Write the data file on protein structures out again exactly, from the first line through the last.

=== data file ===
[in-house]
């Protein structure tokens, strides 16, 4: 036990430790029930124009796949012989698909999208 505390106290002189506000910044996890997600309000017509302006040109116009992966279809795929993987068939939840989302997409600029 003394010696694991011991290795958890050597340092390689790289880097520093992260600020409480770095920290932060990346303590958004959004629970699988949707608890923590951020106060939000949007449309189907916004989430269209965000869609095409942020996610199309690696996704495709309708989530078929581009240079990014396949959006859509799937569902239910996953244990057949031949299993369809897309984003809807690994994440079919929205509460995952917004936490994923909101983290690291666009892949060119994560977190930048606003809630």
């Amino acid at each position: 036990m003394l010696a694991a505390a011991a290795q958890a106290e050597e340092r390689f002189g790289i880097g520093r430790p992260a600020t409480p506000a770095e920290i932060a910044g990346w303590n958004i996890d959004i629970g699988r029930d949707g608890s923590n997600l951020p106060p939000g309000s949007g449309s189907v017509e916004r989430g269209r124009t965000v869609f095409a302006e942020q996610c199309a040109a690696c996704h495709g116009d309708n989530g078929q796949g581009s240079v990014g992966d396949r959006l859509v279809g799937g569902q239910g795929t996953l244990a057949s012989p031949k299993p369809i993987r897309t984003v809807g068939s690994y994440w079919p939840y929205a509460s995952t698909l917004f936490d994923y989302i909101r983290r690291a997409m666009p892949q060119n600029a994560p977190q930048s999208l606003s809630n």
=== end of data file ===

[in-house]
């Protein structure tokens, strides 16, 4: 036990430790029930124009796949012989698909999208 505390106290002189506000910044996890997600309000017509302006040109116009992966279809795929993987068939939840989302997409600029 003394010696694991011991290795958890050597340092390689790289880097520093992260600020409480770095920290932060990346303590958004959004629970699988949707608890923590951020106060939000949007449309189907916004989430269209965000869609095409942020996610199309690696996704495709309708989530078929581009240079990014396949959006859509799937569902239910996953244990057949031949299993369809897309984003809807690994994440079919929205509460995952917004936490994923909101983290690291666009892949060119994560977190930048606003809630």
């Amino acid at each position: 036990m003394l010696a694991a505390a011991a290795q958890a106290e050597e340092r390689f002189g790289i880097g520093r430790p992260a600020t409480p506000a770095e920290i932060a910044g990346w303590n958004i996890d959004i629970g699988r029930d949707g608890s923590n997600l951020p106060p939000g309000s949007g449309s189907v017509e916004r989430g269209r124009t965000v869609f095409a302006e942020q996610c199309a040109a690696c996704h495709g116009d309708n989530g078929q796949g581009s240079v990014g992966d396949r959006l859509v279809g799937g569902q239910g795929t996953l244990a057949s012989p031949k299993p369809i993987r897309t984003v809807g068939s690994y994440w079919p939840y929205a509460s995952t698909l917004f936490d994923y989302i909101r983290r690291a997409m666009p892949q060119n600029a994560p977190q930048s999208l606003s809630n």